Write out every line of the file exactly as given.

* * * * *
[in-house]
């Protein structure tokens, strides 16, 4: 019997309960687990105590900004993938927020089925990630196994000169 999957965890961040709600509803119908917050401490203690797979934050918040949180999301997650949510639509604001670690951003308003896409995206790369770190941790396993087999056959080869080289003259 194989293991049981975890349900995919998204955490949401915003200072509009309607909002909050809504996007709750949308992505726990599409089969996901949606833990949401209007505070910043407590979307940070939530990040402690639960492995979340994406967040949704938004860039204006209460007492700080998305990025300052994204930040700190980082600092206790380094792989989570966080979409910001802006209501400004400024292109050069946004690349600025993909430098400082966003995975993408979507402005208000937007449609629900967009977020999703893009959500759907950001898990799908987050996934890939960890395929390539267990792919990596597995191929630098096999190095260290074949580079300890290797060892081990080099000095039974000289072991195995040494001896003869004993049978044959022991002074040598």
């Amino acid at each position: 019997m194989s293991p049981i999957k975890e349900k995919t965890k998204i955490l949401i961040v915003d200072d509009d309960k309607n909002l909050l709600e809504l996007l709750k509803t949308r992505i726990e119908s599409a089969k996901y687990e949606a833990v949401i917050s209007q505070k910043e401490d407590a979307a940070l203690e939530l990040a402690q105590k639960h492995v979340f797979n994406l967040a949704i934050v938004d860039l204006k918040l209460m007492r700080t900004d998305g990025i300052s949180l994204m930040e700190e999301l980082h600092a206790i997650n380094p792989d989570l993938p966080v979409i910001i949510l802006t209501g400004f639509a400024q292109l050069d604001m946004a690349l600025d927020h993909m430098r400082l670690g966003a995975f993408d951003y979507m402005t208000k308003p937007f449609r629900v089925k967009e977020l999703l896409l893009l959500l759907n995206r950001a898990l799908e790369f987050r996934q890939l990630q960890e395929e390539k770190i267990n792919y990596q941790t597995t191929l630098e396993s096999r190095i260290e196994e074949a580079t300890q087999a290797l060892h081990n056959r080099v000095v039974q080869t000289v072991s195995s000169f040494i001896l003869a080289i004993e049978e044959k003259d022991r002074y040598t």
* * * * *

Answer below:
[in-house]
């Protein structure tokens, strides 16, 4: 019997309960687990105590900004993938927020089925990630196994000169 999957965890961040709600509803119908917050401490203690797979934050918040949180999301997650949510639509604001670690951003308003896409995206790369770190941790396993087999056959080869080289003259 194989293991049981975890349900995919998204955490949401915003200072509009309607909002909050809504996007709750949308992505726990599409089969996901949606833990949401209007505070910043407590979307940070939530990040402690639960492995979340994406967040949704938004860039204006209460007492700080998305990025300052994204930040700190980082600092206790380094792989989570966080979409910001802006209501400004400024292109050069946004690349600025993909430098400082966003995975993408979507402005208000937007449609629900967009977020999703893009959500759907950001898990799908987050996934890939960890395929390539267990792919990596597995191929630098096999190095260290074949580079300890290797060892081990080099000095039974000289072991195995040494001896003869004993049978044959022991002074040598």
């Amino acid at each position: 019997m194989s293991p049981i999957k975890e349900k995919t965890k998204i955490l949401i961040v915003d200072d509009d309960k309607n909002l909050l709600e809504l996007l709750k509803t949308r992505i726990e119908s599409a089969k996901y687990e949606a833990v949401i917050s209007q505070k910043e401490d407590a979307a940070l203690e939530l990040a402690q105590k639960h492995v979340f797979n994406l967040a949704i934050v938004d860039l204006k918040l209460m007492r700080t900004d998305g990025i300052s949180l994204m930040e700190e999301l980082h600092a206790i997650n380094p792989d989570l993938p966080v979409i910001i949510l802006t209501g400004f639509a400024q292109l050069d604001m946004a690349l600025d927020h993909m430098r400082l670690g966003a995975f993408d951003y979507m402005t208000k308003p937007f449609r629900v089925k967009e977020l999703l896409l893009l959500l759907n995206r950001a898990l799908e790369f987050r996934q890939l990630q960890e395929e390539k770190i267990n792919y990596q941790t597995t191929l630098e396993s096999r190095i260290e196994e074949a580079t300890q087999a290797l060892h081990n056959r080099v000095v039974q080869t000289v072991s195995s000169f040494i001896l003869a080289i004993e049978e044959k003259d022991r002074y040598t």